A week ago, I was in Palermo, and I revisited one of my favorite city travel hacks of all time: free walking tours. If you’ve never done a free walking tour, you’re in for a treat. I personally think this is one of the best ways to travel. Here are the top 5 reasons you should make an effort to do a free walking tour anytime one’s available.
1. The tour typically hits the main sites
My favorite time to do a free walking tour is on the first day in the city. Having a local guide lead you through the city to all the main spots, tell you the history, and highlight the current context is one of the best ways to get to know your surroundings. Plus, when you spend 2 hours hitting the 5-6 places that were on your shortlist, you have time to decide what looked cool enough to go back to for your remaining time there.
2. The tour is often led by a local
Local guides are the best way to see a place. I’d much rather be shown around Palermo by someone who was born and raised in the city than someone who recently immigrated. Getting the perspective of a local about the city (as well as all their advice on where to go and what to see) leads to a much more enriching trip! I also find that locals are often enthusiastic about making sure you have a great time in their city. They care much more than a tour agency.
3. The tour is a great value
Free walking tours don’t have a base cost. Instead, you pay what you think the tour is worth through tips. For some people, this is the equivalent of $5-$10 of the local currency, the loose change they have in their pocket, or $20-$50 if they think the guide did a fantastic job. I’ve seen some walking tour participants be really generous with their tips for great guides. For the most part, however, the going rate is typically $5-$10 per person. And while this may seem cheap, there are some tours that are 15-20 people. If everyone tips an average of $5, that’s $100 that the guide will make for 1-2 hours of time. That’s pretty good!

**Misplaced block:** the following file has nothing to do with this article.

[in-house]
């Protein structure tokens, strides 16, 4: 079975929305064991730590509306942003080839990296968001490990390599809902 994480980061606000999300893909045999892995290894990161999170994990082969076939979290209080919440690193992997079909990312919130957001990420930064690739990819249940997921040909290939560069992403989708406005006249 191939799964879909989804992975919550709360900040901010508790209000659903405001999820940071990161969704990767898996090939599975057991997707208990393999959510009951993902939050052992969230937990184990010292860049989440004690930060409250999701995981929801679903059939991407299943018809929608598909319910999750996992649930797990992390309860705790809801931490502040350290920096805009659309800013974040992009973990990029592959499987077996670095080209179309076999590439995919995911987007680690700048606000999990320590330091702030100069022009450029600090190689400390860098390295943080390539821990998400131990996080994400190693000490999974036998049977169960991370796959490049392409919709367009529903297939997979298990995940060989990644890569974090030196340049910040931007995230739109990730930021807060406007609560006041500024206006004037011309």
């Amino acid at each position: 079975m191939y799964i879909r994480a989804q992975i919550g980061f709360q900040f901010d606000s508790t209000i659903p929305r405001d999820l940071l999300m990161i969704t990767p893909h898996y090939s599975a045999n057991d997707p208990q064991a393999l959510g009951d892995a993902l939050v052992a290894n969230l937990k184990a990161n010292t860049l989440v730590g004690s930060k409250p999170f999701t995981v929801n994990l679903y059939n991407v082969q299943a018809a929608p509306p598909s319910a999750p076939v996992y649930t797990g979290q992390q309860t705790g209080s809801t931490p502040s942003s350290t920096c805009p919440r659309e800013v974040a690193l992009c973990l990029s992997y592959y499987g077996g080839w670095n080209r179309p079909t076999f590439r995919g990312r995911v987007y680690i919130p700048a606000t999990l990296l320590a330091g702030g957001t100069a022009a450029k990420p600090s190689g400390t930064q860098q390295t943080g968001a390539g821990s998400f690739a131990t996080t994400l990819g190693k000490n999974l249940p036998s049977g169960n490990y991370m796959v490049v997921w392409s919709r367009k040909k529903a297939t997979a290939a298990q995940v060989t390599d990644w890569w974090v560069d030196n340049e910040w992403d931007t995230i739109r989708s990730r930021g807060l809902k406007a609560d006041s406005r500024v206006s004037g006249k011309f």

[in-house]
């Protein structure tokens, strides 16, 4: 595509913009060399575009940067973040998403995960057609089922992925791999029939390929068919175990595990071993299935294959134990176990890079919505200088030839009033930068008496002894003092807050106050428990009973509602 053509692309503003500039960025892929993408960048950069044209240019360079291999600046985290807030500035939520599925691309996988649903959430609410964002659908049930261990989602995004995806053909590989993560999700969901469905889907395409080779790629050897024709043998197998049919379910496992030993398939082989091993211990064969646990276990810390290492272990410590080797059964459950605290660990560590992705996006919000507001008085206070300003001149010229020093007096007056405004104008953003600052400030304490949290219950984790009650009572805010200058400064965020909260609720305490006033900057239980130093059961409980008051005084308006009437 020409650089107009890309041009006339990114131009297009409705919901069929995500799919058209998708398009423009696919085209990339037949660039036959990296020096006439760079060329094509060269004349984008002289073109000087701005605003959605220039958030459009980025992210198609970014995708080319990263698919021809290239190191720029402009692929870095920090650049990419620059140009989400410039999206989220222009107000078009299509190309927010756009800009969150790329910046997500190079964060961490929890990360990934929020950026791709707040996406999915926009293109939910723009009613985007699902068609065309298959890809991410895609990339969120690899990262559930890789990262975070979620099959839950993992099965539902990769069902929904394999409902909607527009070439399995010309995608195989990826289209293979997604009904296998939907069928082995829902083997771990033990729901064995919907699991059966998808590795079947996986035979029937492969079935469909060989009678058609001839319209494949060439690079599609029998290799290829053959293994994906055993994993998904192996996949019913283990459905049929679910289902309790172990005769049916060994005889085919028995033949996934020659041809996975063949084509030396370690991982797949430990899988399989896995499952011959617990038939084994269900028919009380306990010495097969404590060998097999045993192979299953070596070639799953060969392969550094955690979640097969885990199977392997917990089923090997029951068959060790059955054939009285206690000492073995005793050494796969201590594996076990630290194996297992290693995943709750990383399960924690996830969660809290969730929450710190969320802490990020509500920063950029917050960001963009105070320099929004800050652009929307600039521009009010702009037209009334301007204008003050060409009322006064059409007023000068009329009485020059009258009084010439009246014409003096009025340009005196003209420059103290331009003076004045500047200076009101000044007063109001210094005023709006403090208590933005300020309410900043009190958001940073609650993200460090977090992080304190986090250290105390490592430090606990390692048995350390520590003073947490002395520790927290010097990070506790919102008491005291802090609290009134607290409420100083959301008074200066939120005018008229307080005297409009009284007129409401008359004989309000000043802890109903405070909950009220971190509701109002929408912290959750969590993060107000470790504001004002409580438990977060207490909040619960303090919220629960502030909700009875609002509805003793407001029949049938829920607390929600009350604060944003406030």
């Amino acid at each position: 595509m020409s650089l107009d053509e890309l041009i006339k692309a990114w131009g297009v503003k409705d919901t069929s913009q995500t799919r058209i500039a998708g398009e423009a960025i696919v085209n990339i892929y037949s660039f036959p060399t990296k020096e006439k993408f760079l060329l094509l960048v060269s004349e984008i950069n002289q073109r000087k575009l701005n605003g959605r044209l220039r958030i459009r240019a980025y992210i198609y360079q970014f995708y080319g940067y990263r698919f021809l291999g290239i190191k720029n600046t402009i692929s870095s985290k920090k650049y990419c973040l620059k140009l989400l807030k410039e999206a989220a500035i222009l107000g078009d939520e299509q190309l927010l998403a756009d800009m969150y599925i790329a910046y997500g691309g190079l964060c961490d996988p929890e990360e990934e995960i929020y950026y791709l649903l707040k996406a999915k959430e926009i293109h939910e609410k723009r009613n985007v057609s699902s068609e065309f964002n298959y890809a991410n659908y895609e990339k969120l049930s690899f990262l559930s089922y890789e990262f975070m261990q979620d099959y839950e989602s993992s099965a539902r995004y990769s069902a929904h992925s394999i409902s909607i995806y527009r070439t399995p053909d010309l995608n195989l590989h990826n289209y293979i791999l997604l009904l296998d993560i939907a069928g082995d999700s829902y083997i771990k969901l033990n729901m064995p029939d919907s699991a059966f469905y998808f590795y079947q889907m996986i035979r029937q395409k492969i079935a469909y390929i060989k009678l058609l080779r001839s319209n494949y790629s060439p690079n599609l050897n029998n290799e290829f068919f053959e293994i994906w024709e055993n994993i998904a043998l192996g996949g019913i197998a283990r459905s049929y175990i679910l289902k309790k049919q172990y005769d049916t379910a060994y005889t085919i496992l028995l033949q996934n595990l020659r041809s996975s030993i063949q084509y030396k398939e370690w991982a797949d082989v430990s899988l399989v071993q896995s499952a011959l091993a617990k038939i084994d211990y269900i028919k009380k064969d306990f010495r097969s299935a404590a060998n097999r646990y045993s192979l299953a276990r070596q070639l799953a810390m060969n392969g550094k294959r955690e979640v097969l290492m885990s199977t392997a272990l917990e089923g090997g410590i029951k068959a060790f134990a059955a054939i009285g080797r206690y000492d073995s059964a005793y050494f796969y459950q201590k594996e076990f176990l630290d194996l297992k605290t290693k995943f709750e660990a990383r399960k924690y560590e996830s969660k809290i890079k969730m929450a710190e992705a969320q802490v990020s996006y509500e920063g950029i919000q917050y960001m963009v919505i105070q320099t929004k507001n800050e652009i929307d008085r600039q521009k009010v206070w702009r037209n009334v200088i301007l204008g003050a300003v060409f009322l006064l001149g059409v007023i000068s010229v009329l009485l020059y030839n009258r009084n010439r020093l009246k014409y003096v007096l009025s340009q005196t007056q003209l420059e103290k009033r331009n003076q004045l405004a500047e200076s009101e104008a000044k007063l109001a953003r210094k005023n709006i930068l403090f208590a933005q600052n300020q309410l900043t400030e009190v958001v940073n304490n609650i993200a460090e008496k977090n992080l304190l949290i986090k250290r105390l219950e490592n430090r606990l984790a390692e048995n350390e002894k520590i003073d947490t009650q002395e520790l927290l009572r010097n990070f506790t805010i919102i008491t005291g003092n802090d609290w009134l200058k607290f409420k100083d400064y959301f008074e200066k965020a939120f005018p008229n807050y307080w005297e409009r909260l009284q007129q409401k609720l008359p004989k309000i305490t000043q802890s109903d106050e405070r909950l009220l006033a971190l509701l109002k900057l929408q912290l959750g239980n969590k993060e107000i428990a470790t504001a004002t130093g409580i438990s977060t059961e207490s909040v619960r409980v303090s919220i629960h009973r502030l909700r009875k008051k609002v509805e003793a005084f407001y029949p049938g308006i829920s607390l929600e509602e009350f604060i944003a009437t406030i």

4. The tour can help you decide what you want to do
As noted above, a free walking tour exposes you to a lot of different areas of the city. During the tour, I often make a mental note of what I want to revisit after the tour (if anything). Sometimes there are a couple of monuments that I want to go back and take pictures at, a museum or church I want to go inside, or a restaurant or bar that the guide recommends. Other times, I’ve walked away from free walking tours without the desire to go back to much of anything. Still, I think that time spent is valuable because I walked away having seen so many of the main city sites even if I didn’t find them intriguing enough to return to.
5. The tour can help connect you with people
More than once, I’ve walked away from a free walking tour with friends for the next couple of days I’m in the city. I’ve done this when I’m solo or when I’m traveling with a friend or boyfriend. A lot of guides want the tour to be inherently social, but if you want to keep to yourself, there’s nothing that’s stopping you from walking away at the end. The introvert in me has done that more times than not.
The two drawbacks of free walking tours (that I’ve found) are that they’re heavily guide-dependent and don’t exist everywhere you go. Almost all large European cities have them. I’ve also participated in them in cities like Sydney, Melbourne, Singapore, and Cape Town. That said, much of Southeast Asia is completely devoid of free walking tours, so you won’t find them in every scenario. When I traveled in regions without them, I would still occasionally hire local guides to help fill in the gaps where necessary. You can read here about My Favorite Local Guides.
The other disadvantage to free walking tours is how guide-dependent they can be. If you get a great guide, then you can have an incredible experience. However, I’ve had subpar guides, which made the tour less than memorable. There have even been times where I’ve stayed with the tour less than 5-10 minutes before deciding I didn’t want to commit for the full 1-2 hours based on the guide or group.
Regardless, this is still one of my favorite city activities, and you’ll always catch me looking for one to put on an itinerary (especially in Europe!).